The Small Mammalian Brain Preservation Prize was awarded after the determination that the protocol developed by McIntyre, termed Aldehyde-Stabilized Cryopreservation, was able to preserve an entire rabbit brain with well-preserved ultrastructure, including cell membranes, synapses, and intracellular structures such as synaptic vesicles. See the BPF website for the full details of the protocol. The judges for the prize were Kenneth Hayworth, Brain Preservation Foundation President and neuroscientist at the Howard Hughes Medical Institute, and Princeton neuroscientist Sebastian Seung.
This is a milestone in the development of brain preservation techniques: it is the first time that the preservation of the connectome has been demonstrated in a whole brain (prior to this only small parts of brains have been preserved to this level of detail). Current models of the brain suggest that the connectome contains all the information necessary for personal identity (i.e. memory and personality). This technique is not the same as conventional cryonics (rapidly freezing the brain) which has never demonstrated preservation of the ultrastructure of the brain. Thus the winning of this prize represents a significant advance in the methods available for large scale studies of the connectome and could lead to procedures that preserve a complete human brain. Winning the award also required that the procedure be published in a peer reviewed scientific publication. McIntyre satisfied this requirement and published the protocol in the Journal of Cryobiology.
Proponents of cryonics have long sought a technique that could put terminal patients into long term stasis, the goal being a form of medical time travel in which patients are stabilized against decay with the hope of being biologically revived and cured by future technologies. Despite decades of research, this goal of reversible cryopreservation remains far out of reach – too much damage occurs during the cryopreservation itself. This has led a new generation of researchers to focus on a more achievable and demonstrable goal –preservation of brain structure only.
Specifically, preservation of the delicate pattern of synaptic connections (the “connectome”) which neuroscience contends encodes a person’s memory and identity. Instead of biological revival, these new researchers often envision a future “synthetic revival” comprising nanometer scale scanning of the preserved brain to serve as the basis for mind uploading. This shift in focus toward “synthetic” revival has completely transformed the cryonic debate, opening up new avenues of research and bringing it squarely within the purview of today’s scientific investigation. Hundreds of neuroscience papers have detailed how memory and personality are encoded structurally in synaptic connections, and recent advances in connectome imaging and brain simulation can be seen as a preview of the synthetic revival technologies to come.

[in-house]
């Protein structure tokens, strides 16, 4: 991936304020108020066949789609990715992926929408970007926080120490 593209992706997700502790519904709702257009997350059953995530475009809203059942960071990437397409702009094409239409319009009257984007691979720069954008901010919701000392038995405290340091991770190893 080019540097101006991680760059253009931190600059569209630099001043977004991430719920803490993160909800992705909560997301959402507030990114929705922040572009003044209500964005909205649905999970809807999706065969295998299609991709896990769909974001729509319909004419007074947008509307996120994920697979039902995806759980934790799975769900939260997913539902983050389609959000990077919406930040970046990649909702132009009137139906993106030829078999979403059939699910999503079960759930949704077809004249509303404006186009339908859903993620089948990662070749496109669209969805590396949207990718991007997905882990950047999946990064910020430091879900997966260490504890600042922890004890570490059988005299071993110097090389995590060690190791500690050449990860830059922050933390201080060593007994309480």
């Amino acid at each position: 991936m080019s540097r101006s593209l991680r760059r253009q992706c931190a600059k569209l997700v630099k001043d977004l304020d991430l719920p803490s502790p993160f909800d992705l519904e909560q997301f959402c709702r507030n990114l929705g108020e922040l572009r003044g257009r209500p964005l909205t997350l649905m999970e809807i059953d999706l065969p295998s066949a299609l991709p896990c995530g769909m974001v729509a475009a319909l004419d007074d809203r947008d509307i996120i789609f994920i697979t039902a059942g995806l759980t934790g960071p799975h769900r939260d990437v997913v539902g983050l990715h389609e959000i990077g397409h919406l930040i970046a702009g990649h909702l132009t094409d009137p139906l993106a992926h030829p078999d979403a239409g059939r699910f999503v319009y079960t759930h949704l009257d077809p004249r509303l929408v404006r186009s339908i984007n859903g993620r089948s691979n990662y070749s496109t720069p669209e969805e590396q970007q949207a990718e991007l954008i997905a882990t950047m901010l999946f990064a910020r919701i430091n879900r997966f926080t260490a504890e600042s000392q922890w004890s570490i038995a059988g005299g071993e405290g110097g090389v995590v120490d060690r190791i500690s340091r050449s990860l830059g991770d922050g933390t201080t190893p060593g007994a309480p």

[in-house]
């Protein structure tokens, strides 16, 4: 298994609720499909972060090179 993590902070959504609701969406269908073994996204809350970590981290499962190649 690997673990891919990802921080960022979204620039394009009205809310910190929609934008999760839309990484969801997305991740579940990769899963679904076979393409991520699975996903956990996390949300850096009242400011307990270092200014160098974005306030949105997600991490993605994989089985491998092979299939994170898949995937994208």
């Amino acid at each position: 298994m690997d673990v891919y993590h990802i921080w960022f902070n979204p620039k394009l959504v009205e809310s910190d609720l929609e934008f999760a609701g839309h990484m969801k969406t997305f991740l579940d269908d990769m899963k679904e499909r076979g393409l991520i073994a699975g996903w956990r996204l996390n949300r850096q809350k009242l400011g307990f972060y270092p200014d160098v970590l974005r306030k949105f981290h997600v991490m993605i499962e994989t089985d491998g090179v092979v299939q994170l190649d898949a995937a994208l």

Until now, the crucial unanswered questions were “How well does cryonics preserve the brain’s connectome?” and “Are there alternatives/modifications to cryonics that might preserve the connectome better and in a manner that could be demonstrated today?” The Brain Preservation Prize was put forward in 2010 to spur research that could definitively answer these questions. Now, five years later, these questions have been answered: Traditional cryonics procedures were not able to demonstrate (to the BPF’s satisfaction) preservation of the connectome, but the newly invented “Aldehyde Stabilized Cryopreservation” technique was.
The key breakthrough was the rapid perfusion of a deadly chemical fixative (glutaraldehyde) through the brain’s vascular system, instantly stopping metabolic decay and fixing all proteins in place by covalent crosslinks. This stabilized the tissue and vasculature so that cryoprotectant could be perfused at an optimal temperature and rate. The result was an intact rabbit brain filled with such a high concentration of cryoprotectants that it could be stored as a solid “vitrified” block at a temperature of 135 degrees Celsius. The inclusion of a deadly fixative has already been criticized by some in the traditional cryonics community, but according to the scientific publication its use was crucial to the results obtained. This result directly answers what has for decades been the main skeptical and scientific criticism against cryonics –that it does not provably preserve the delicate synaptic circuitry of the brain. As such, this research sets the stage for renewed interest within the scientific community, and offers a potential challenge to medical researchers to develop a human surgical procedure based on these successful animal experiments.
The Brain Preservation Foundation plans to continue to promote the idea that brain preservation following legal death, by using scientifically validated techniques, is a reasonable choice for consenting individuals to make. Focus now shifts to the final Large Mammal phase of the contest which requires an intact pig brain to be preserved with similar fidelity in a manner that could be directly adapted to terminal patients in a hospital setting. The 21st Century Medicine team has recently submitted to the BPF such a preserved pig brain for official evaluation. Lead researcher Robert McIntyre has started Nectome to further develop this method.
Dr. Michael Cerullo is a psychiatrist and neuroscientist. His main interests are the scientific study of consciousness and personal identity and what these subjects tell us about the feasibility of whole brain emulation. He is currently a Fellow at the Brain Preservation Foundation.
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